Homemade Soft Pretzels

I have loved soft pretzels ever since I was little kid and my mom taught me to microwave the frozen ones we bought in 500-packs from Sam’s Club. They were filling, tasty, and paired nicely with my pouch of Capri Sun on warm summer afternoons.

Homemade Soft Pretzels 33 - Finished traditional pretzel lower angle

Now that I’ve grown, I find the frozen pretzels just don’t satisfy like they used to, for one simple reason: I started making them myself.

As always, this is a full explanation of how to make these pretzels with helpful tips and tricks. However, if you don’t care about all that, you can always skip down to the bottom for the TL;DR version.

Quick thing: I have included affiliate links to Amazon below – it won’t affect your price to click them, but I do get a kickback. I promise that my links are only to be helpful and offer products that would be useful with the recipe.

Homemade Soft Pretzels 01 - Ingredients


So, to make pretzels, your ingredients are largely the same as if you were making bread: warm water, yeast, salt, sugar, and flour. However, once you make the dough and shape it into whatever pretzel shape you like, you boil the pretzels in a pot of water mixed with baking soda. Finally, you brush with egg before baking, then with butter afterward.

Making the Dough

First thing, preheat the oven to 475 degrees. Line a baking sheet with parchment paper or a silicone baking mat.

No matter what you do, don’t bake these pretzels on a baking stone or in anything that has nonstick seasoning. Baking soda will strip the seasoning right off of it.

Homemade Soft Pretzels 02 - Proofing the yeast

Now, put a cup and a half of warm water into a small bowl or the bowl of a stand mixer. The water shouldn’t be so hot that it steams, but almost hot to the touch. Add in a packet (about 2 and a quarter teaspoons) of active dry yeast, then let it stand for somewhere around 5 minutes.

Homemade Soft Pretzels 03 - Yeast is done proofing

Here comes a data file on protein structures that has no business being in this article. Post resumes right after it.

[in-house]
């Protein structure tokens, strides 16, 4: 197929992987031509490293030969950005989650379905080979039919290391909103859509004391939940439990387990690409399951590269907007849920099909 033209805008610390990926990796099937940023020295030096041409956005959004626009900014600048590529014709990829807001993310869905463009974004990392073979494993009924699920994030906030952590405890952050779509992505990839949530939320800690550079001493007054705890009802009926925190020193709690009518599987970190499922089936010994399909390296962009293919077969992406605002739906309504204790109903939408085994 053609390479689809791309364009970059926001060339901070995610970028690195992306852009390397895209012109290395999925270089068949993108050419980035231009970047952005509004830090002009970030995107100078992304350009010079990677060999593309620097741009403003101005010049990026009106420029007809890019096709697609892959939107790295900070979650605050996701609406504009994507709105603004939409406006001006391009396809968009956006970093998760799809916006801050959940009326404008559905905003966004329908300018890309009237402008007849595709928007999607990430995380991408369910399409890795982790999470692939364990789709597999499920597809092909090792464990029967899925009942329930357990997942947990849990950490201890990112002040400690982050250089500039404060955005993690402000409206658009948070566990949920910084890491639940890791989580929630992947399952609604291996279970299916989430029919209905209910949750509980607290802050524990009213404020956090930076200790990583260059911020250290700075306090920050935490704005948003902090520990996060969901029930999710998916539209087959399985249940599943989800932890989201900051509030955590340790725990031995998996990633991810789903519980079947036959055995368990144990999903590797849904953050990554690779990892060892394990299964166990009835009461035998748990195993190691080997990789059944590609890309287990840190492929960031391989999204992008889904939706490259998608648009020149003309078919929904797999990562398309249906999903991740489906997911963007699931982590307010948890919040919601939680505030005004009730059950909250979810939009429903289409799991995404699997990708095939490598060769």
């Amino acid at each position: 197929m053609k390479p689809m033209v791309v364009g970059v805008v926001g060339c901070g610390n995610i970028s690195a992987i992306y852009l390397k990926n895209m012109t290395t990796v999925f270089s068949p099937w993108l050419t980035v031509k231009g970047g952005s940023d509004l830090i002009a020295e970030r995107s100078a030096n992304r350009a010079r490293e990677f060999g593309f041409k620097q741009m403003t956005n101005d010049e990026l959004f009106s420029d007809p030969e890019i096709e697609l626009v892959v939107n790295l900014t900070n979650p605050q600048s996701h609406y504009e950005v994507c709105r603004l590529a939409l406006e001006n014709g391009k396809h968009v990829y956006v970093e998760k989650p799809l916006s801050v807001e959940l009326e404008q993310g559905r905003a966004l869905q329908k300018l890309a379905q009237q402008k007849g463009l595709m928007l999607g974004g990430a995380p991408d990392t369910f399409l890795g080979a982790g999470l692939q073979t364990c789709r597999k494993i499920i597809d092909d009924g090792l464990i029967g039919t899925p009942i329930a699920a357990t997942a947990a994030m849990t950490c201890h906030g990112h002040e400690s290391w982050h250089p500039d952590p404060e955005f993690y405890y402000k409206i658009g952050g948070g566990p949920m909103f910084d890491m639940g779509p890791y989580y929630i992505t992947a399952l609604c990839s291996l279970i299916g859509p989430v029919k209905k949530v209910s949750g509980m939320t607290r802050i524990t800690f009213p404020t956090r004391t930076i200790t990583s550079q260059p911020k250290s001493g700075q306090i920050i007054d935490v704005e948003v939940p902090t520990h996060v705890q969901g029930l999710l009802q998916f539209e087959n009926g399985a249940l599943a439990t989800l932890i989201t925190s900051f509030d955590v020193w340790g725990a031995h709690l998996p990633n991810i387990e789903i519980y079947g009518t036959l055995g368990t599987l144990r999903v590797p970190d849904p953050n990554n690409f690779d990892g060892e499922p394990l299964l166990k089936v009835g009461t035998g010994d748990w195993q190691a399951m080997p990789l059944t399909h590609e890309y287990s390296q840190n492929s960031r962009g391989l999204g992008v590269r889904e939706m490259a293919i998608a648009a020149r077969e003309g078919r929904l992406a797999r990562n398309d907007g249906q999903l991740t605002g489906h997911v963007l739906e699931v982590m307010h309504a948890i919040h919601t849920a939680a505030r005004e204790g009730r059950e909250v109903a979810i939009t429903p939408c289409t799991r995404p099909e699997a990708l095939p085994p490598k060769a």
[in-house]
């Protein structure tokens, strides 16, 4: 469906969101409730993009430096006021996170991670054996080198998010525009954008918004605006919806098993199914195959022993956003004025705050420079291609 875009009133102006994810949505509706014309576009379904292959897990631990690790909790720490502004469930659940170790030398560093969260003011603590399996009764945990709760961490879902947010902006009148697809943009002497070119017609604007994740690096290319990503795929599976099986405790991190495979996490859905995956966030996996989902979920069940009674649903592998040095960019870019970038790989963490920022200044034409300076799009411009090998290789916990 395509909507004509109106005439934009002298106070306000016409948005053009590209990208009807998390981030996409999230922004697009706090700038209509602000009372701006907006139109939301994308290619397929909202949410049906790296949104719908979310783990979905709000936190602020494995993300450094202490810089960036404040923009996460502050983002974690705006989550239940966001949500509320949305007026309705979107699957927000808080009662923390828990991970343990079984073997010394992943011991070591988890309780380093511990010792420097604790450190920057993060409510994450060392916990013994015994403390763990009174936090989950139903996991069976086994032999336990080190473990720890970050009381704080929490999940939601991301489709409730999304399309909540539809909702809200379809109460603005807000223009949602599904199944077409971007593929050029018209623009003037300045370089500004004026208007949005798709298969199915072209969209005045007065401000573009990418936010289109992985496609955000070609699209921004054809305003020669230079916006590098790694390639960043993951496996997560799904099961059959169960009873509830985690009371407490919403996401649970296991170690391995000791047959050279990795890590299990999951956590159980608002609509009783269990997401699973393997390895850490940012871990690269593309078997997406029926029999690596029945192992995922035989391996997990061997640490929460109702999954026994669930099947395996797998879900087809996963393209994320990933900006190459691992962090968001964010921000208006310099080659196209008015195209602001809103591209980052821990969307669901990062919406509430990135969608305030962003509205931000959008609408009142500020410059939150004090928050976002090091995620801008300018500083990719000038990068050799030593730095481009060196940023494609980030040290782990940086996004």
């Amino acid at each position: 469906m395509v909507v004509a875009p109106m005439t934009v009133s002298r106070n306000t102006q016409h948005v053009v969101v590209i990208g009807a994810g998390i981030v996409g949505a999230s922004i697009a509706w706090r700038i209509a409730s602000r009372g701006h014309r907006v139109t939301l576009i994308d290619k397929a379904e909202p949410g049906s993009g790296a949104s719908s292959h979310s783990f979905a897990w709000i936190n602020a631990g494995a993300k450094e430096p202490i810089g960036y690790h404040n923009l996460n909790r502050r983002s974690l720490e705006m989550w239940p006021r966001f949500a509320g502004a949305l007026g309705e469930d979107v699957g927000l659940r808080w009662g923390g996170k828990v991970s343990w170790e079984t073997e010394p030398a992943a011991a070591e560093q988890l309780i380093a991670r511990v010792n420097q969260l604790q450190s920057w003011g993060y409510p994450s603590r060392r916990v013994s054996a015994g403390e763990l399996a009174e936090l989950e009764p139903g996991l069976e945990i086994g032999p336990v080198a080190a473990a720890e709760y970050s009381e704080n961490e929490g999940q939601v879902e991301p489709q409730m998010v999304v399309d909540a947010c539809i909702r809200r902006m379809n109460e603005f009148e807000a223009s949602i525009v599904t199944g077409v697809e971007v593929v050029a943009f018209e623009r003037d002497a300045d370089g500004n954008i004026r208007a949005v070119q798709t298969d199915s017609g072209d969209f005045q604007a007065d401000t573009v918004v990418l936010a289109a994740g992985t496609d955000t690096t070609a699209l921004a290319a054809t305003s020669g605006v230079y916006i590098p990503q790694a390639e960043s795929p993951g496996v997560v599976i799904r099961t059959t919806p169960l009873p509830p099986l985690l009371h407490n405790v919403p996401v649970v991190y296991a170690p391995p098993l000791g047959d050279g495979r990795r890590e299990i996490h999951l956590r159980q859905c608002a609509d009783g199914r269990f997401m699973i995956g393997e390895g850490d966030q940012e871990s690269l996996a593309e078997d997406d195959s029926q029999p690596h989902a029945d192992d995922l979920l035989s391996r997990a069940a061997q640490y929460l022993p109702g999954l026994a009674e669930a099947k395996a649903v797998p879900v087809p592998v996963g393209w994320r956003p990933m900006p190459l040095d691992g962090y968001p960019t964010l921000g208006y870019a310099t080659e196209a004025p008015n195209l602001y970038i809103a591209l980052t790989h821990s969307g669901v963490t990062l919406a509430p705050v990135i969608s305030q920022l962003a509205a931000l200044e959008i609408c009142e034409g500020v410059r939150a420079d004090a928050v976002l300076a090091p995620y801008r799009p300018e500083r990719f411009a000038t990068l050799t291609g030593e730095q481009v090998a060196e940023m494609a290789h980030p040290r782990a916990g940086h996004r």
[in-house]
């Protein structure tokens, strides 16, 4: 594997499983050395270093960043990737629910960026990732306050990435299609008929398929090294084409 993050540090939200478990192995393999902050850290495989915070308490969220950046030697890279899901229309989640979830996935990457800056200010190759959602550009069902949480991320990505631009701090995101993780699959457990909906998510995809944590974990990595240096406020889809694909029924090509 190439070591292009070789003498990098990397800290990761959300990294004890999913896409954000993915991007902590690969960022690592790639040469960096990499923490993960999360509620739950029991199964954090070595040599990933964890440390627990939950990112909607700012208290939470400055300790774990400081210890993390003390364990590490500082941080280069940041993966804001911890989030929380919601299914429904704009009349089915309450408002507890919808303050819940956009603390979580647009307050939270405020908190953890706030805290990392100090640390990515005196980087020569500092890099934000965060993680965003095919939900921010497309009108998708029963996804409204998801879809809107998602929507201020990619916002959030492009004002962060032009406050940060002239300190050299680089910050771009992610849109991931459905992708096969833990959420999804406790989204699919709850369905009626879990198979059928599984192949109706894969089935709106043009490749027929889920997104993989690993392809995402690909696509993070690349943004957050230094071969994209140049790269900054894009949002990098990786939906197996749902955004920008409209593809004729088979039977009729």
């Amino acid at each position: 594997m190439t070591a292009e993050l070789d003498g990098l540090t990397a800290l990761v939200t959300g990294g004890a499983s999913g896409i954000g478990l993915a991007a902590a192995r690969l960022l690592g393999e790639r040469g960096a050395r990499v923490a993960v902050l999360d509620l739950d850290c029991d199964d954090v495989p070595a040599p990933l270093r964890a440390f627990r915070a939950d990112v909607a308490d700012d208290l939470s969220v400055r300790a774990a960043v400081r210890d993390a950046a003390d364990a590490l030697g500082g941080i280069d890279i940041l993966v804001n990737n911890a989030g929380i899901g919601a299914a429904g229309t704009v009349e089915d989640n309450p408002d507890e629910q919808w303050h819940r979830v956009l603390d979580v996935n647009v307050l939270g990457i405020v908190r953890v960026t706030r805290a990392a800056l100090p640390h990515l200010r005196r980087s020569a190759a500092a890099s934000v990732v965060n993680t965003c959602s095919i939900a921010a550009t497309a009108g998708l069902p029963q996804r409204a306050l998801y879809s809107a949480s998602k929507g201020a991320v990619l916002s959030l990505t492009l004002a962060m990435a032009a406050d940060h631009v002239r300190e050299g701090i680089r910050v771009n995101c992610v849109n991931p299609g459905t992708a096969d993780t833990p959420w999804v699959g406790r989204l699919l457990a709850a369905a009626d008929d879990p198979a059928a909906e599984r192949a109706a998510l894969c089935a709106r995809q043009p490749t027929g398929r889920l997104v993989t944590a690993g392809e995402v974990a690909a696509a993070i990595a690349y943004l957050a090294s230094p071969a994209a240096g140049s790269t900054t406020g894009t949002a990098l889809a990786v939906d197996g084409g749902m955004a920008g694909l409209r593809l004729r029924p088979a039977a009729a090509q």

When the time is up, the mix should be foamy and have a strong yeast smell.

Homemade Soft Pretzels 04 - Stir in salt and sugar

Add a teaspoon and a half of salt and a tablespoon of sugar, then stir.

Homemade Soft Pretzels 05 - Adding in the flour

Now we add the flour. If you started with a small bowl for the yeast/water mix, put four cups of flour in a big bowl then add the mix. If you started with a stand mixer, just dump in the flour.

Homemade Soft Pretzels 06 - Mixing the dough

About the stand mixer. We are fortunate enough to have one, so I will be using it for this recipe. However, this can also be done with a hand mixer (if it has dough hook attachments) or with just a spoon and your own two hands.

I would recommend the stand mixer if you can access one – it makes things easier. If you want to look for one for yourself, click on that image of the black one. KitchenAid models are the gold standard of stand mixers.

Homemade Soft Pretzels 08 - Finished dough

In any case, now comes the time to make the dough. You should knead the dough, whether by hand or hook, for about five minutes. The result is a dry, firm dough.

Homemade Soft Pretzels 09 - Divided dough

Forming the Pretzels

Now is where things start to get pretzel-shaped.

Homemade Soft Pretzels 12 - In the traditional twist

I have done these several different ways. For example, I made the traditional pretzel twist, tied them into big knots, or even rolled and cut them into inch-long pieces for pretzel bites. It really doesn’t matter how you shape your pretzel, so feel free to get creative!

To divide and cut the dough, I found it really handy to use a plastic bowl scraper. They are really inexpensive, and let you cut your dough without having to bring a knife into the equation.